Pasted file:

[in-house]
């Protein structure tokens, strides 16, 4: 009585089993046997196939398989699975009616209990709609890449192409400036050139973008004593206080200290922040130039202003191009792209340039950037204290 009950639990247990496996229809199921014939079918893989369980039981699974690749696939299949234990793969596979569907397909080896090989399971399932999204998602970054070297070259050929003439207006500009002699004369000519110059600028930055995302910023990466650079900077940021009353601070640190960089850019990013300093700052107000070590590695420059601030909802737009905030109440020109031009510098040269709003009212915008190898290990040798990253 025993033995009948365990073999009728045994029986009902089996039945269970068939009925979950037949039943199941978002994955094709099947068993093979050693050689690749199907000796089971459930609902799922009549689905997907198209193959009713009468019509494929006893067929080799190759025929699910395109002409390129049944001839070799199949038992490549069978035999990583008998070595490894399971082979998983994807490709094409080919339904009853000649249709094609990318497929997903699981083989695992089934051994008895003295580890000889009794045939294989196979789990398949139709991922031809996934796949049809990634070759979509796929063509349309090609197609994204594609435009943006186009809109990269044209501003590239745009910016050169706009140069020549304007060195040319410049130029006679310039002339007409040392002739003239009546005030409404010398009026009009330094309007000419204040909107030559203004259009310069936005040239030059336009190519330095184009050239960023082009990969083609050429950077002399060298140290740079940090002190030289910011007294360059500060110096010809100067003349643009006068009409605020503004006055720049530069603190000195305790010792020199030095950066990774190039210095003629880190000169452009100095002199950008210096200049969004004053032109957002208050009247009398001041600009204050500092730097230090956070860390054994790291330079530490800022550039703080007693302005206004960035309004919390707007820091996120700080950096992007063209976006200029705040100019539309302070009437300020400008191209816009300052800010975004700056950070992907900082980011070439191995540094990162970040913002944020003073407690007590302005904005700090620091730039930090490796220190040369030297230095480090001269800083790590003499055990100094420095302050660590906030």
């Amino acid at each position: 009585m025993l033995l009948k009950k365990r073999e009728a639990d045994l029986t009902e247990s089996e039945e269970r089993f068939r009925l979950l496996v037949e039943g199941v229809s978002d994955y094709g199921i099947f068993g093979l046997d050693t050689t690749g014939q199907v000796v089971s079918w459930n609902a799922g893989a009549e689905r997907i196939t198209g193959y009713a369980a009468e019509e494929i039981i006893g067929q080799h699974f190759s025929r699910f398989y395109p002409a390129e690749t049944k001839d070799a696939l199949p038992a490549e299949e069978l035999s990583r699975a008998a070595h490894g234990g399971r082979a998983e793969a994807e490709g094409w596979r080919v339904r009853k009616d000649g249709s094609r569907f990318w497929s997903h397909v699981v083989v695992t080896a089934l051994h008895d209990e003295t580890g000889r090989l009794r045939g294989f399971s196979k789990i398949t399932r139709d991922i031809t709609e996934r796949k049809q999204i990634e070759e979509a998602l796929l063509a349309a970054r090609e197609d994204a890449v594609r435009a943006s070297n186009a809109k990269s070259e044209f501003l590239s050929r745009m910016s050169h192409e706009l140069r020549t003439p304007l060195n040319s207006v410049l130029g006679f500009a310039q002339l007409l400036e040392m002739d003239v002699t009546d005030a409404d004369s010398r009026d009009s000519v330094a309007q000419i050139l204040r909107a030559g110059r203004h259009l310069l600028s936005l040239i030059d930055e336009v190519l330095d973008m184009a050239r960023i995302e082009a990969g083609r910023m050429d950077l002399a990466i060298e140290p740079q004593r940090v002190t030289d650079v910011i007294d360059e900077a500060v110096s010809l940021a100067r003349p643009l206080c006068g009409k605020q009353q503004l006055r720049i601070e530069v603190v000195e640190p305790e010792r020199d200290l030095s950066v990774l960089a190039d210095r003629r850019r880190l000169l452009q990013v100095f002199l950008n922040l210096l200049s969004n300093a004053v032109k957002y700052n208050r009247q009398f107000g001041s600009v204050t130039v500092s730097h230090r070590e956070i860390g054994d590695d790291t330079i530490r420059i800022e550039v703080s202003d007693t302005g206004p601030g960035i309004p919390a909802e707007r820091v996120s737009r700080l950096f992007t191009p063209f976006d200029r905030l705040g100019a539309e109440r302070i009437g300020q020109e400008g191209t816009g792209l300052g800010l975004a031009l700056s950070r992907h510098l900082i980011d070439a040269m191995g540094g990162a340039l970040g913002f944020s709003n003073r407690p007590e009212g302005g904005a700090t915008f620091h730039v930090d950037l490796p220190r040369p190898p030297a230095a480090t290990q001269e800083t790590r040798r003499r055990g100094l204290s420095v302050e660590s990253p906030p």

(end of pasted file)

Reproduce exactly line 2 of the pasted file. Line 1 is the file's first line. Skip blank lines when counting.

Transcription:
């Protein structure tokens, strides 16, 4: 009585089993046997196939398989699975009616209990709609890449192409400036050139973008004593206080200290922040130039202003191009792209340039950037204290 009950639990247990496996229809199921014939079918893989369980039981699974690749696939299949234990793969596979569907397909080896090989399971399932999204998602970054070297070259050929003439207006500009002699004369000519110059600028930055995302910023990466650079900077940021009353601070640190960089850019990013300093700052107000070590590695420059601030909802737009905030109440020109031009510098040269709003009212915008190898290990040798990253 025993033995009948365990073999009728045994029986009902089996039945269970068939009925979950037949039943199941978002994955094709099947068993093979050693050689690749199907000796089971459930609902799922009549689905997907198209193959009713009468019509494929006893067929080799190759025929699910395109002409390129049944001839070799199949038992490549069978035999990583008998070595490894399971082979998983994807490709094409080919339904009853000649249709094609990318497929997903699981083989695992089934051994008895003295580890000889009794045939294989196979789990398949139709991922031809996934796949049809990634070759979509796929063509349309090609197609994204594609435009943006186009809109990269044209501003590239745009910016050169706009140069020549304007060195040319410049130029006679310039002339007409040392002739003239009546005030409404010398009026009009330094309007000419204040909107030559203004259009310069936005040239030059336009190519330095184009050239960023082009990969083609050429950077002399060298140290740079940090002190030289910011007294360059500060110096010809100067003349643009006068009409605020503004006055720049530069603190000195305790010792020199030095950066990774190039210095003629880190000169452009100095002199950008210096200049969004004053032109957002208050009247009398001041600009204050500092730097230090956070860390054994790291330079530490800022550039703080007693302005206004960035309004919390707007820091996120700080950096992007063209976006200029705040100019539309302070009437300020400008191209816009300052800010975004700056950070992907900082980011070439191995540094990162970040913002944020003073407690007590302005904005700090620091730039930090490796220190040369030297230095480090001269800083790590003499055990100094420095302050660590906030």